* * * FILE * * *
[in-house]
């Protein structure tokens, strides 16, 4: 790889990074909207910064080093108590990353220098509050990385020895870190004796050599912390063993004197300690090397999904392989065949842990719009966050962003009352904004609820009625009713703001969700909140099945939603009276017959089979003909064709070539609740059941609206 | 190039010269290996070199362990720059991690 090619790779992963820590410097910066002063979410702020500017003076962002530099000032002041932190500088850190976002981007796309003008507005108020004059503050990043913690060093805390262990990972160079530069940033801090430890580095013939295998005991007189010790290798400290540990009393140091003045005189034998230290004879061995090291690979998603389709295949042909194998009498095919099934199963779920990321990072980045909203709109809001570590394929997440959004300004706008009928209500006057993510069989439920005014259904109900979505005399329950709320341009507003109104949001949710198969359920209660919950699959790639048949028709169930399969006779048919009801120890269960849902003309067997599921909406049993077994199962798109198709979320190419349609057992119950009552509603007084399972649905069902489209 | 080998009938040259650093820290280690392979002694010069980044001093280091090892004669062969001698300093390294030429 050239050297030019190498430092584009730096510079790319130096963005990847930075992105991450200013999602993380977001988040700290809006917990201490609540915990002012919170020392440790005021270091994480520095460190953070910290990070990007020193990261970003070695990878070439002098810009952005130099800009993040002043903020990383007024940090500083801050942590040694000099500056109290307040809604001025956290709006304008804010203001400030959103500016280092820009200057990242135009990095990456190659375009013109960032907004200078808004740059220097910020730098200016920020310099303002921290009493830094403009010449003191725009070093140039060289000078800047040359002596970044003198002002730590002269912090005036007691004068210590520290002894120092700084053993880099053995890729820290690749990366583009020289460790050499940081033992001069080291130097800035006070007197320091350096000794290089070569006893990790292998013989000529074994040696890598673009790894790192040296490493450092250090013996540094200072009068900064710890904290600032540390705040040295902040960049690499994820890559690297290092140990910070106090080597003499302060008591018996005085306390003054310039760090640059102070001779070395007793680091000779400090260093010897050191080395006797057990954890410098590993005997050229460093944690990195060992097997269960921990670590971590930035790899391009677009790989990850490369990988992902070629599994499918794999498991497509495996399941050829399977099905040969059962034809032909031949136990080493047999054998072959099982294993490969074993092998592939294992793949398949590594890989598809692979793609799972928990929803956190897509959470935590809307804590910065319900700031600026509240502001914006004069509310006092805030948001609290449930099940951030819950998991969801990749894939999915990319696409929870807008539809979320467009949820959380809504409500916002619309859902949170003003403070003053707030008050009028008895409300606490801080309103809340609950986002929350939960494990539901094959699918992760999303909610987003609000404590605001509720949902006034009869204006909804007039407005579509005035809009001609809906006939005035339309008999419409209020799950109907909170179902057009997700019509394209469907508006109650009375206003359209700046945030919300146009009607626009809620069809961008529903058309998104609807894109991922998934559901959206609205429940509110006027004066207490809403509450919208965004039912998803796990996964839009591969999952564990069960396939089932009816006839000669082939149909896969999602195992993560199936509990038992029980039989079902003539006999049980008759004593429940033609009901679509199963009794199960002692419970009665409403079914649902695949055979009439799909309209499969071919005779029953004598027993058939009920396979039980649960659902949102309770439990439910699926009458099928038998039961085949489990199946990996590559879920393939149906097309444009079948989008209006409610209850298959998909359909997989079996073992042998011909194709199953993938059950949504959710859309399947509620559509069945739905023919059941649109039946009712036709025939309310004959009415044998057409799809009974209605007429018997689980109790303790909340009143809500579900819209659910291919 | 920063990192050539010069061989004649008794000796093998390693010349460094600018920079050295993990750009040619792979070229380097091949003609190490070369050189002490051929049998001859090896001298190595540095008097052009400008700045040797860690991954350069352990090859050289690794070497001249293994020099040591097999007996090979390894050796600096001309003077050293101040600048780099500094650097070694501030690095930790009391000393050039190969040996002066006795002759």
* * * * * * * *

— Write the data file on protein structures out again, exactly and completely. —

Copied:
[in-house]
């Protein structure tokens, strides 16, 4: 790889990074909207910064080093108590990353220098509050990385020895870190004796050599912390063993004197300690090397999904392989065949842990719009966050962003009352904004609820009625009713703001969700909140099945939603009276017959089979003909064709070539609740059941609206 | 190039010269290996070199362990720059991690 090619790779992963820590410097910066002063979410702020500017003076962002530099000032002041932190500088850190976002981007796309003008507005108020004059503050990043913690060093805390262990990972160079530069940033801090430890580095013939295998005991007189010790290798400290540990009393140091003045005189034998230290004879061995090291690979998603389709295949042909194998009498095919099934199963779920990321990072980045909203709109809001570590394929997440959004300004706008009928209500006057993510069989439920005014259904109900979505005399329950709320341009507003109104949001949710198969359920209660919950699959790639048949028709169930399969006779048919009801120890269960849902003309067997599921909406049993077994199962798109198709979320190419349609057992119950009552509603007084399972649905069902489209 | 080998009938040259650093820290280690392979002694010069980044001093280091090892004669062969001698300093390294030429 050239050297030019190498430092584009730096510079790319130096963005990847930075992105991450200013999602993380977001988040700290809006917990201490609540915990002012919170020392440790005021270091994480520095460190953070910290990070990007020193990261970003070695990878070439002098810009952005130099800009993040002043903020990383007024940090500083801050942590040694000099500056109290307040809604001025956290709006304008804010203001400030959103500016280092820009200057990242135009990095990456190659375009013109960032907004200078808004740059220097910020730098200016920020310099303002921290009493830094403009010449003191725009070093140039060289000078800047040359002596970044003198002002730590002269912090005036007691004068210590520290002894120092700084053993880099053995890729820290690749990366583009020289460790050499940081033992001069080291130097800035006070007197320091350096000794290089070569006893990790292998013989000529074994040696890598673009790894790192040296490493450092250090013996540094200072009068900064710890904290600032540390705040040295902040960049690499994820890559690297290092140990910070106090080597003499302060008591018996005085306390003054310039760090640059102070001779070395007793680091000779400090260093010897050191080395006797057990954890410098590993005997050229460093944690990195060992097997269960921990670590971590930035790899391009677009790989990850490369990988992902070629599994499918794999498991497509495996399941050829399977099905040969059962034809032909031949136990080493047999054998072959099982294993490969074993092998592939294992793949398949590594890989598809692979793609799972928990929803956190897509959470935590809307804590910065319900700031600026509240502001914006004069509310006092805030948001609290449930099940951030819950998991969801990749894939999915990319696409929870807008539809979320467009949820959380809504409500916002619309859902949170003003403070003053707030008050009028008895409300606490801080309103809340609950986002929350939960494990539901094959699918992760999303909610987003609000404590605001509720949902006034009869204006909804007039407005579509005035809009001609809906006939005035339309008999419409209020799950109907909170179902057009997700019509394209469907508006109650009375206003359209700046945030919300146009009607626009809620069809961008529903058309998104609807894109991922998934559901959206609205429940509110006027004066207490809403509450919208965004039912998803796990996964839009591969999952564990069960396939089932009816006839000669082939149909896969999602195992993560199936509990038992029980039989079902003539006999049980008759004593429940033609009901679509199963009794199960002692419970009665409403079914649902695949055979009439799909309209499969071919005779029953004598027993058939009920396979039980649960659902949102309770439990439910699926009458099928038998039961085949489990199946990996590559879920393939149906097309444009079948989008209006409610209850298959998909359909997989079996073992042998011909194709199953993938059950949504959710859309399947509620559509069945739905023919059941649109039946009712036709025939309310004959009415044998057409799809009974209605007429018997689980109790303790909340009143809500579900819209659910291919 | 920063990192050539010069061989004649008794000796093998390693010349460094600018920079050295993990750009040619792979070229380097091949003609190490070369050189002490051929049998001859090896001298190595540095008097052009400008700045040797860690991954350069352990090859050289690794070497001249293994020099040591097999007996090979390894050796600096001309003077050293101040600048780099500094650097070694501030690095930790009391000393050039190969040996002066006795002759």